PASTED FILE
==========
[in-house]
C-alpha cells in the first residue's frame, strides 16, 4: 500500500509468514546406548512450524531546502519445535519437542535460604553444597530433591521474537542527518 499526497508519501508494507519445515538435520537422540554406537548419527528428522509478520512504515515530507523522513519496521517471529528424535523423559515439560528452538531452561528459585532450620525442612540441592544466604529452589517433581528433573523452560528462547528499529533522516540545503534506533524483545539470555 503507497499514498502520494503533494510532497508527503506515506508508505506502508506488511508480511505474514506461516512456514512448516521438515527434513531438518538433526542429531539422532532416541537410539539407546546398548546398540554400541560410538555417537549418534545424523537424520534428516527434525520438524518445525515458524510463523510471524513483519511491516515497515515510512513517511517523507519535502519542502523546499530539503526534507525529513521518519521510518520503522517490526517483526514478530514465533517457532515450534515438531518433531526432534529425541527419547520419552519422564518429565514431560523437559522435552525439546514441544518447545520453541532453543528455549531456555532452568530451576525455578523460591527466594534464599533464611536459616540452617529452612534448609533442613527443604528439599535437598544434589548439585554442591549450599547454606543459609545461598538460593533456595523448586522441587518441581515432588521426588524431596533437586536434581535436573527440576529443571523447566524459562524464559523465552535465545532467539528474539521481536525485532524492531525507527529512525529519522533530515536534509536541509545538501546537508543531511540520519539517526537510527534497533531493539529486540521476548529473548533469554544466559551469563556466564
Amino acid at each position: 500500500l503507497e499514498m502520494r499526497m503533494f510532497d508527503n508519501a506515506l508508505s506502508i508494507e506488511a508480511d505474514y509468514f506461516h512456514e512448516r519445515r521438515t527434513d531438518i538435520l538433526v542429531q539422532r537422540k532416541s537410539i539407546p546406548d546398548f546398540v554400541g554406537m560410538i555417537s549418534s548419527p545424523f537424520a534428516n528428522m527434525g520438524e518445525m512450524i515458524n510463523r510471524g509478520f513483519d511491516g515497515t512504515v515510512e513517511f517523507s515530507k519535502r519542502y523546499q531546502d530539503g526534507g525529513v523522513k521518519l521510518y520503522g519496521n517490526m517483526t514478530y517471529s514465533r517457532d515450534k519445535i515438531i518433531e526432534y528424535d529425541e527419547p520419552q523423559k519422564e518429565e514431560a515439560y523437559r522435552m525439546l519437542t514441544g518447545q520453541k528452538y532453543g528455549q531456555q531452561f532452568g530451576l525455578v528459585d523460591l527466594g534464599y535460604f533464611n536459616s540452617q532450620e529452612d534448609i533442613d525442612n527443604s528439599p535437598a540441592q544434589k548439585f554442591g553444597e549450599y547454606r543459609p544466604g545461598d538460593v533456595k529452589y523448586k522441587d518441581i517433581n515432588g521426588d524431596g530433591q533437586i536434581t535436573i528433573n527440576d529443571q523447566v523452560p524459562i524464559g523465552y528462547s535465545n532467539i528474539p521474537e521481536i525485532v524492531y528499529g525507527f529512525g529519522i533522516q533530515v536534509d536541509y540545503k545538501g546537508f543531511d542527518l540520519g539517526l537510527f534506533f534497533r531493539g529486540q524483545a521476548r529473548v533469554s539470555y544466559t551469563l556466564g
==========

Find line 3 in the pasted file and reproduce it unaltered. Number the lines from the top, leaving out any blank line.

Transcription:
Amino acid at each position: 500500500l503507497e499514498m502520494r499526497m503533494f510532497d508527503n508519501a506515506l508508505s506502508i508494507e506488511a508480511d505474514y509468514f506461516h512456514e512448516r519445515r521438515t527434513d531438518i538435520l538433526v542429531q539422532r537422540k532416541s537410539i539407546p546406548d546398548f546398540v554400541g554406537m560410538i555417537s549418534s548419527p545424523f537424520a534428516n528428522m527434525g520438524e518445525m512450524i515458524n510463523r510471524g509478520f513483519d511491516g515497515t512504515v515510512e513517511f517523507s515530507k519535502r519542502y523546499q531546502d530539503g526534507g525529513v523522513k521518519l521510518y520503522g519496521n517490526m517483526t514478530y517471529s514465533r517457532d515450534k519445535i515438531i518433531e526432534y528424535d529425541e527419547p520419552q523423559k519422564e518429565e514431560a515439560y523437559r522435552m525439546l519437542t514441544g518447545q520453541k528452538y532453543g528455549q531456555q531452561f532452568g530451576l525455578v528459585d523460591l527466594g534464599y535460604f533464611n536459616s540452617q532450620e529452612d534448609i533442613d525442612n527443604s528439599p535437598a540441592q544434589k548439585f554442591g553444597e549450599y547454606r543459609p544466604g545461598d538460593v533456595k529452589y523448586k522441587d518441581i517433581n515432588g521426588d524431596g530433591q533437586i536434581t535436573i528433573n527440576d529443571q523447566v523452560p524459562i524464559g523465552y528462547s535465545n532467539i528474539p521474537e521481536i525485532v524492531y528499529g525507527f529512525g529519522i533522516q533530515v536534509d536541509y540545503k545538501g546537508f543531511d542527518l540520519g539517526l537510527f534506533f534497533r531493539g529486540q524483545a521476548r529473548v533469554s539470555y544466559t551469563l556466564g